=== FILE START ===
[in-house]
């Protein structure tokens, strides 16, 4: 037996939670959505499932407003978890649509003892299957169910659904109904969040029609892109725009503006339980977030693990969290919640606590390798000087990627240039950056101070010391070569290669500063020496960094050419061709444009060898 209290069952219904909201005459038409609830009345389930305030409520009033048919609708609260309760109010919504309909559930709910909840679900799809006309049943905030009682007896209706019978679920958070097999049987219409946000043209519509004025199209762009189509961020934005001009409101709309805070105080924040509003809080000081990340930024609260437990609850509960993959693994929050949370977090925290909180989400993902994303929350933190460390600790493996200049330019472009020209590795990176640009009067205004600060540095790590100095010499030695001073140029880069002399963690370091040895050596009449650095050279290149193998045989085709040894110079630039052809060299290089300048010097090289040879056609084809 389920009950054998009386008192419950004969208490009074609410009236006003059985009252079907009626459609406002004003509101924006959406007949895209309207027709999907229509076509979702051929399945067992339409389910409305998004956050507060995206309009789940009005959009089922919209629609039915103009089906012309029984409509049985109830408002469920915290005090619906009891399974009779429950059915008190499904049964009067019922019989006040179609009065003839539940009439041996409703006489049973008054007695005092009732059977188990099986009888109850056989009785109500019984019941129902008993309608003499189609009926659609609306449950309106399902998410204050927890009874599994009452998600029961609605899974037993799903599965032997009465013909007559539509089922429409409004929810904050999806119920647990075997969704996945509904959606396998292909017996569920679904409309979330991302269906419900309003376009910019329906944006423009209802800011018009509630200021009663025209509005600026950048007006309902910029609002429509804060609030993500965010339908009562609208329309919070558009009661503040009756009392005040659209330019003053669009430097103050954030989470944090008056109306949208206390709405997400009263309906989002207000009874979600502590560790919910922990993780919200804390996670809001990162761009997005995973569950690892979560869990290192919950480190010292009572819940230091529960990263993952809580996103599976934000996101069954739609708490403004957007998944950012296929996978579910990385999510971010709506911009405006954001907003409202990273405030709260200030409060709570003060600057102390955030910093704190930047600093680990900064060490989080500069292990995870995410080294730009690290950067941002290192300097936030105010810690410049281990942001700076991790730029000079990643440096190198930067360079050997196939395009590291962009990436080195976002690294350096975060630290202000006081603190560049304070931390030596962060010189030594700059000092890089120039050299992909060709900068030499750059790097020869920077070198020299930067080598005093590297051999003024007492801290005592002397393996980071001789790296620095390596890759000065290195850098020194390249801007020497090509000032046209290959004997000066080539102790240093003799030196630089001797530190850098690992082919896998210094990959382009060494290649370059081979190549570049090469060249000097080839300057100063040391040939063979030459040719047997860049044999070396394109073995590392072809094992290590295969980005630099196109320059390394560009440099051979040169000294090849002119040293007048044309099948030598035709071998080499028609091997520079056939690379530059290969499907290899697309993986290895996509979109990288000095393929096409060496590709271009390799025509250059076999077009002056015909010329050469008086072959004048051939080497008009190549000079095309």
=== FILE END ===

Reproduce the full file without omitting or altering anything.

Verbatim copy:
[in-house]
């Protein structure tokens, strides 16, 4: 037996939670959505499932407003978890649509003892299957169910659904109904969040029609892109725009503006339980977030693990969290919640606590390798000087990627240039950056101070010391070569290669500063020496960094050419061709444009060898 209290069952219904909201005459038409609830009345389930305030409520009033048919609708609260309760109010919504309909559930709910909840679900799809006309049943905030009682007896209706019978679920958070097999049987219409946000043209519509004025199209762009189509961020934005001009409101709309805070105080924040509003809080000081990340930024609260437990609850509960993959693994929050949370977090925290909180989400993902994303929350933190460390600790493996200049330019472009020209590795990176640009009067205004600060540095790590100095010499030695001073140029880069002399963690370091040895050596009449650095050279290149193998045989085709040894110079630039052809060299290089300048010097090289040879056609084809 389920009950054998009386008192419950004969208490009074609410009236006003059985009252079907009626459609406002004003509101924006959406007949895209309207027709999907229509076509979702051929399945067992339409389910409305998004956050507060995206309009789940009005959009089922919209629609039915103009089906012309029984409509049985109830408002469920915290005090619906009891399974009779429950059915008190499904049964009067019922019989006040179609009065003839539940009439041996409703006489049973008054007695005092009732059977188990099986009888109850056989009785109500019984019941129902008993309608003499189609009926659609609306449950309106399902998410204050927890009874599994009452998600029961609605899974037993799903599965032997009465013909007559539509089922429409409004929810904050999806119920647990075997969704996945509904959606396998292909017996569920679904409309979330991302269906419900309003376009910019329906944006423009209802800011018009509630200021009663025209509005600026950048007006309902910029609002429509804060609030993500965010339908009562609208329309919070558009009661503040009756009392005040659209330019003053669009430097103050954030989470944090008056109306949208206390709405997400009263309906989002207000009874979600502590560790919910922990993780919200804390996670809001990162761009997005995973569950690892979560869990290192919950480190010292009572819940230091529960990263993952809580996103599976934000996101069954739609708490403004957007998944950012296929996978579910990385999510971010709506911009405006954001907003409202990273405030709260200030409060709570003060600057102390955030910093704190930047600093680990900064060490989080500069292990995870995410080294730009690290950067941002290192300097936030105010810690410049281990942001700076991790730029000079990643440096190198930067360079050997196939395009590291962009990436080195976002690294350096975060630290202000006081603190560049304070931390030596962060010189030594700059000092890089120039050299992909060709900068030499750059790097020869920077070198020299930067080598005093590297051999003024007492801290005592002397393996980071001789790296620095390596890759000065290195850098020194390249801007020497090509000032046209290959004997000066080539102790240093003799030196630089001797530190850098690992082919896998210094990959382009060494290649370059081979190549570049090469060249000097080839300057100063040391040939063979030459040719047997860049044999070396394109073995590392072809094992290590295969980005630099196109320059390394560009440099051979040169000294090849002119040293007048044309099948030598035709071998080499028609091997520079056939690379530059290969499907290899697309993986290895996509979109990288000095393929096409060496590709271009390799025509250059076999077009002056015909010329050469008086072959004048051939080497008009190549000079095309």